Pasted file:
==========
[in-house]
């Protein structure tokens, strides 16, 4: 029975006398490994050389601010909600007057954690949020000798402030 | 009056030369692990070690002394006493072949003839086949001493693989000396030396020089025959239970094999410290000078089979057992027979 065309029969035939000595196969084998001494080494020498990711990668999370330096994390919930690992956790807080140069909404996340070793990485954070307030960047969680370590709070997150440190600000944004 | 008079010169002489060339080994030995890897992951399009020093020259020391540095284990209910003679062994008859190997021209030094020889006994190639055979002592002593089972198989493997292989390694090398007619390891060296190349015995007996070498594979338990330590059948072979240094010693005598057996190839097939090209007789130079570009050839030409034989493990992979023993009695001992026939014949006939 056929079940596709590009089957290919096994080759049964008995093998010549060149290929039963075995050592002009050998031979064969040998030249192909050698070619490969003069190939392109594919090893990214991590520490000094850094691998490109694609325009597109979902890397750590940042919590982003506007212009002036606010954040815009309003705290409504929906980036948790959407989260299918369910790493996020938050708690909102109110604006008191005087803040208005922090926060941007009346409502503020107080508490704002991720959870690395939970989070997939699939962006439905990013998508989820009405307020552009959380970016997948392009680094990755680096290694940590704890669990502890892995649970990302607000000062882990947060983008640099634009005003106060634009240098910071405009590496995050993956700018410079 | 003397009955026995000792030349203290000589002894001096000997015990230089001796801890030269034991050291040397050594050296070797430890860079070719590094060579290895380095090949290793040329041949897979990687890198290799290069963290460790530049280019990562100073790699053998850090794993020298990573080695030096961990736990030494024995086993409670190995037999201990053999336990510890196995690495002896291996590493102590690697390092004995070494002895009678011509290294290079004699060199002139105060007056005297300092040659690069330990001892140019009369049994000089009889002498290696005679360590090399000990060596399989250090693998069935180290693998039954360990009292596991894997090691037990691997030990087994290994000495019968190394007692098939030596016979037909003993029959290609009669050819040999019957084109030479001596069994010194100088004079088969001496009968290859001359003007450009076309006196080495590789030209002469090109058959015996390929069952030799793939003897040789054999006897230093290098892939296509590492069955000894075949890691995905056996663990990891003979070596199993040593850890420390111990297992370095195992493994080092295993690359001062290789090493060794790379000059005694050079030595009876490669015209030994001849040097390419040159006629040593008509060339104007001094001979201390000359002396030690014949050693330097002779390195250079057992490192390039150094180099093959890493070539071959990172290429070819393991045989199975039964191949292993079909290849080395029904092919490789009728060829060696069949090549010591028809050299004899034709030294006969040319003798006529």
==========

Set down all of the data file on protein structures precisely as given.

[in-house]
């Protein structure tokens, strides 16, 4: 029975006398490994050389601010909600007057954690949020000798402030 | 009056030369692990070690002394006493072949003839086949001493693989000396030396020089025959239970094999410290000078089979057992027979 065309029969035939000595196969084998001494080494020498990711990668999370330096994390919930690992956790807080140069909404996340070793990485954070307030960047969680370590709070997150440190600000944004 | 008079010169002489060339080994030995890897992951399009020093020259020391540095284990209910003679062994008859190997021209030094020889006994190639055979002592002593089972198989493997292989390694090398007619390891060296190349015995007996070498594979338990330590059948072979240094010693005598057996190839097939090209007789130079570009050839030409034989493990992979023993009695001992026939014949006939 056929079940596709590009089957290919096994080759049964008995093998010549060149290929039963075995050592002009050998031979064969040998030249192909050698070619490969003069190939392109594919090893990214991590520490000094850094691998490109694609325009597109979902890397750590940042919590982003506007212009002036606010954040815009309003705290409504929906980036948790959407989260299918369910790493996020938050708690909102109110604006008191005087803040208005922090926060941007009346409502503020107080508490704002991720959870690395939970989070997939699939962006439905990013998508989820009405307020552009959380970016997948392009680094990755680096290694940590704890669990502890892995649970990302607000000062882990947060983008640099634009005003106060634009240098910071405009590496995050993956700018410079 | 003397009955026995000792030349203290000589002894001096000997015990230089001796801890030269034991050291040397050594050296070797430890860079070719590094060579290895380095090949290793040329041949897979990687890198290799290069963290460790530049280019990562100073790699053998850090794993020298990573080695030096961990736990030494024995086993409670190995037999201990053999336990510890196995690495002896291996590493102590690697390092004995070494002895009678011509290294290079004699060199002139105060007056005297300092040659690069330990001892140019009369049994000089009889002498290696005679360590090399000990060596399989250090693998069935180290693998039954360990009292596991894997090691037990691997030990087994290994000495019968190394007692098939030596016979037909003993029959290609009669050819040999019957084109030479001596069994010194100088004079088969001496009968290859001359003007450009076309006196080495590789030209002469090109058959015996390929069952030799793939003897040789054999006897230093290098892939296509590492069955000894075949890691995905056996663990990891003979070596199993040593850890420390111990297992370095195992493994080092295993690359001062290789090493060794790379000059005694050079030595009876490669015209030994001849040097390419040159006629040593008509060339104007001094001979201390000359002396030690014949050693330097002779390195250079057992490192390039150094180099093959890493070539071959990172290429070819393991045989199975039964191949292993079909290849080395029904092919490789009728060829060696069949090549010591028809050299004899034709030294006969040319003798006529």